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Medicine » Oncology » "Melanoma - From Early Detection to Treatment", book edited by Guy Huynh Thien Duc, ISBN 978-953-51-0961-7, Published: January 30, 2013 under CC BY 3.0 license. © The Author(s).

Chapter 19

Cutaneous Melanoma − Surgical Treatment

By Mario Santinami, Roberto Patuzzo, Roberta Ruggeri, Gianpiero Castelli, Andrea Maurichi, Giulia Baffa and Carlotta Tinti
DOI: 10.5772/54105

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Cutaneous Melanoma − Surgical Treatment

Mario Santinami1, Roberto Patuzzo1, Roberta Ruggeri1, Gianpiero Castelli1, Andrea Maurichi1, Giulia Baffa1 and Carlotta Tinti1

1. Introduction

1.1. Excision margins for primary tumor

Although surgical excision of the primary melanoma is internationally accepted as the treatment of choice, several questions concerning the follow-up schedule are still debated controversially. Incision biopsies should be avoided, except in selected cases (wide lesions or critical anatomic locations). Excision biopsy is preferred to give the dermatopathologist an optimal specimen and to allow evaluation of the excision margins for residual tumor. Since the beginning of the last century, the recommendation has been to excise a primary melanoma with safety margins. In 1907 Handley [1] analyzed the pattern of satellite metastases in melanoma and recommended excision of the primary tumor with a margin of 1 inch (2.54 cm) from the edge of the tumor. In the 1970s and 1980s, safety margins of 5 cm, independent of tumor thickness, were the surgical standard.[2] The World Health Organization Melanoma Group performed the first surgical trial to compare lower safety margins of 1 and 3 cm in primary melanomas with less than 2 mm of tumor thickness.[3] The group found no differences in survival and only slightly increased local recurrence rates in the patients with narrower excision margins. These results led to the recommendation of 1-cm margins in patients with primary melanomas with less than 1 mm tumor thickness. Later comparisons of 5- and 2-cm safety margins in thick primary melanomas revealed no significant advantages for the 5-cm margins.[4] A recent trial, however, comparing 1- and 3-cm safety margins in thick primary melanoma with 2 mm and more tumor thickness showed an increased rate of local recurrence in those with the small safety margins and a simultaneous trend towards decreased survival rates. These findings indicate that the safety margin cannot be reduced to zero in melanoma.[5] Different national guidelines now give uniform recommendations for the excision of primary melanoma.[6-9]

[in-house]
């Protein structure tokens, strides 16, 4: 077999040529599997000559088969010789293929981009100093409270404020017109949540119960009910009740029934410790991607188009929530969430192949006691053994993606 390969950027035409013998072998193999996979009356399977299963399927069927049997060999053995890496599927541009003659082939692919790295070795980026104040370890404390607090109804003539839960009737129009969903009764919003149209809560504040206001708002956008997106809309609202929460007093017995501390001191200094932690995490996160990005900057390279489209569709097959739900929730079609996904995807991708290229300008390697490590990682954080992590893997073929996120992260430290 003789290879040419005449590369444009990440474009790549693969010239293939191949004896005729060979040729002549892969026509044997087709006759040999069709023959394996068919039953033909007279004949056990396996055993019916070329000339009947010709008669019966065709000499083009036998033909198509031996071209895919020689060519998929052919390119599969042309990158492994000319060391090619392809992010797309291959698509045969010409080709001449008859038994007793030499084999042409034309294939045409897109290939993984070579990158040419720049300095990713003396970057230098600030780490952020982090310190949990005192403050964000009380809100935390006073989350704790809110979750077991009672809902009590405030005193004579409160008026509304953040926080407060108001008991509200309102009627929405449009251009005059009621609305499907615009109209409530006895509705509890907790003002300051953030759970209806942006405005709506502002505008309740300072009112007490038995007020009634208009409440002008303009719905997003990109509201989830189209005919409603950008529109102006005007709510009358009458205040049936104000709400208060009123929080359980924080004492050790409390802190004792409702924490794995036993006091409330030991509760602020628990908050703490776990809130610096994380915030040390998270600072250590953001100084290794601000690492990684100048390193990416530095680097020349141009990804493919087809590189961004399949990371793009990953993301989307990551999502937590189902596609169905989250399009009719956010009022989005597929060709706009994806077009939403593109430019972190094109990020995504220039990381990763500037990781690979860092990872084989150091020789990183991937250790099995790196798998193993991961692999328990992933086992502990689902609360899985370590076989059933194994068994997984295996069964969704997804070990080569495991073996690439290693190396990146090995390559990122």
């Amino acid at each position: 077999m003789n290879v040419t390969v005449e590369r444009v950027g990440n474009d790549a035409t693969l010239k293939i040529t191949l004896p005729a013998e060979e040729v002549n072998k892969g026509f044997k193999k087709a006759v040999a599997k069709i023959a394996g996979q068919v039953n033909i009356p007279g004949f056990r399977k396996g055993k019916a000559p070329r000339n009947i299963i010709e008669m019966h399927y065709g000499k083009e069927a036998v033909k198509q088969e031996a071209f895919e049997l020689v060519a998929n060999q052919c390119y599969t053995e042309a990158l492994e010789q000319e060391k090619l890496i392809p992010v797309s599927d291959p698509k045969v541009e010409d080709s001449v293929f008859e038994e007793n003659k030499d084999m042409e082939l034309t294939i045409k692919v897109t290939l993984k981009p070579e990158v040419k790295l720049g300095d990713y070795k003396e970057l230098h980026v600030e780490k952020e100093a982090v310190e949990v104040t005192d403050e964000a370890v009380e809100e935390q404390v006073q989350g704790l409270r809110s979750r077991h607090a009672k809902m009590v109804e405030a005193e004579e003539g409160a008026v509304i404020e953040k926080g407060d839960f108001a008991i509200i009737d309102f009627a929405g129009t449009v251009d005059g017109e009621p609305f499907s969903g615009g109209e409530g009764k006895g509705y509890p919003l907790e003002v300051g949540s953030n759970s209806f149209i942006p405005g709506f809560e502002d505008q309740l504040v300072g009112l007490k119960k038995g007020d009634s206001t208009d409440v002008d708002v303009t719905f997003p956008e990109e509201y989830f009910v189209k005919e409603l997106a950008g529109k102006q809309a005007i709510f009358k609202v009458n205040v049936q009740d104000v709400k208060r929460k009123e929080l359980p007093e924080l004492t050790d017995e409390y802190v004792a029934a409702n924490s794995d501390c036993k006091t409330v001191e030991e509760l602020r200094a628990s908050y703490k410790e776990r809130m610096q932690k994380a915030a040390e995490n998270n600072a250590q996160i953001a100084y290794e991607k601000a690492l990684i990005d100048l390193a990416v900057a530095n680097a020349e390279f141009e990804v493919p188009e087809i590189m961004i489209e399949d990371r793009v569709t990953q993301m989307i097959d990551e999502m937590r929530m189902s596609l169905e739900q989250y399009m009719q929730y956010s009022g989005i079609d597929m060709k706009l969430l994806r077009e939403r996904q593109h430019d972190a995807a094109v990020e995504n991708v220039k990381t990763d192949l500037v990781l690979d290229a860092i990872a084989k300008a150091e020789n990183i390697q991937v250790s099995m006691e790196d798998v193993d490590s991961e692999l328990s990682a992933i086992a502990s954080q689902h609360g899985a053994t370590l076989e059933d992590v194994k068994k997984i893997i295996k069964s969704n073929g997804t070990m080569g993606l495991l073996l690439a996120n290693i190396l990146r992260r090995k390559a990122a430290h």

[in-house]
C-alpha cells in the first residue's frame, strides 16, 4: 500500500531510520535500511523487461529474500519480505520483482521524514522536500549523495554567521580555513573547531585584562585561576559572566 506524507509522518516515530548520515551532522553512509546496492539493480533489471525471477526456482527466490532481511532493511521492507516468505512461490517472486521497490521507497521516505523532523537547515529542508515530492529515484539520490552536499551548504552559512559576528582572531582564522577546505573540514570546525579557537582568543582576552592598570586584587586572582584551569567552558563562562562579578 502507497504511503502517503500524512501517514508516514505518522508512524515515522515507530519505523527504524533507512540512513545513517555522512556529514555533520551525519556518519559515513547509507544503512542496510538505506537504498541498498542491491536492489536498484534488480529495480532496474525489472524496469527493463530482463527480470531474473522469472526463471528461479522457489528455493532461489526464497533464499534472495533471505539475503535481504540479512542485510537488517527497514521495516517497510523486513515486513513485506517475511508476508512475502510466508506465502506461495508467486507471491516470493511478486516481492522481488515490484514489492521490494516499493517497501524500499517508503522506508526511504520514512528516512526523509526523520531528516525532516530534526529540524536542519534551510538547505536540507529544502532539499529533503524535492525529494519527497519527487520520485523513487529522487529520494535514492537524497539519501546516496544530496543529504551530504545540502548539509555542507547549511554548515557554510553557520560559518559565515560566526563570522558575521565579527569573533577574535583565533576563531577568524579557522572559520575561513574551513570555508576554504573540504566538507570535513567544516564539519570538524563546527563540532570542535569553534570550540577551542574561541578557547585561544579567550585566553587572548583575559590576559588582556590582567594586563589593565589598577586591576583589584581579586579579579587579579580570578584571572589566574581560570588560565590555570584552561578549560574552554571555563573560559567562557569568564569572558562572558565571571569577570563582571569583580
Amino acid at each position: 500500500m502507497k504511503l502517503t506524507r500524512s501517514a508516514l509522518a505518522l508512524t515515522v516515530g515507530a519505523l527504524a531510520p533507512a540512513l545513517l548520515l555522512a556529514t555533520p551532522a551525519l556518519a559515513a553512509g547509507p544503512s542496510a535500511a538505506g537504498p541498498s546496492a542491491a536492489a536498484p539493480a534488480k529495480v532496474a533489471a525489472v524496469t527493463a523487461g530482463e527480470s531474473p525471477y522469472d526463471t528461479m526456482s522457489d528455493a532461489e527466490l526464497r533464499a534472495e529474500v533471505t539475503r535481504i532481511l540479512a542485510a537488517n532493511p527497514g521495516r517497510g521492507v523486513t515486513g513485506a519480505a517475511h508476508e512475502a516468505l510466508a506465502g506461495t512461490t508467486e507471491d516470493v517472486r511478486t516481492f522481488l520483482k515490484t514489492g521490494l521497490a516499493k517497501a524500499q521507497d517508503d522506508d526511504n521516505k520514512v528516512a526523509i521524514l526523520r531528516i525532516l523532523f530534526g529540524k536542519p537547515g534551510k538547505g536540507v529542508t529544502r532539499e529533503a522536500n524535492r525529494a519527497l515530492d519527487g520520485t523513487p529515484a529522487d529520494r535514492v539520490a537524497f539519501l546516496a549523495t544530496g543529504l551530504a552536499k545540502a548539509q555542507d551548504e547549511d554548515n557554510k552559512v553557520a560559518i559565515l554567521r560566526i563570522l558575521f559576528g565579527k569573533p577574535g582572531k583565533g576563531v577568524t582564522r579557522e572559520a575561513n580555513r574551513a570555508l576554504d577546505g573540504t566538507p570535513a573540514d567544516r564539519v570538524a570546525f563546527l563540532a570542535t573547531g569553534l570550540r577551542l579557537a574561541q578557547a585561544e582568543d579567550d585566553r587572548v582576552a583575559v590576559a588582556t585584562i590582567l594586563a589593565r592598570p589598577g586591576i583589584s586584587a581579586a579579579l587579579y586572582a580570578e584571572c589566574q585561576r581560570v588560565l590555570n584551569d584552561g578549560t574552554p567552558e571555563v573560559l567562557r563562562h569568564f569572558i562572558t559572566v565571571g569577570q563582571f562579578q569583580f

2. Sentinel lymph node biopsy and lymph node dissection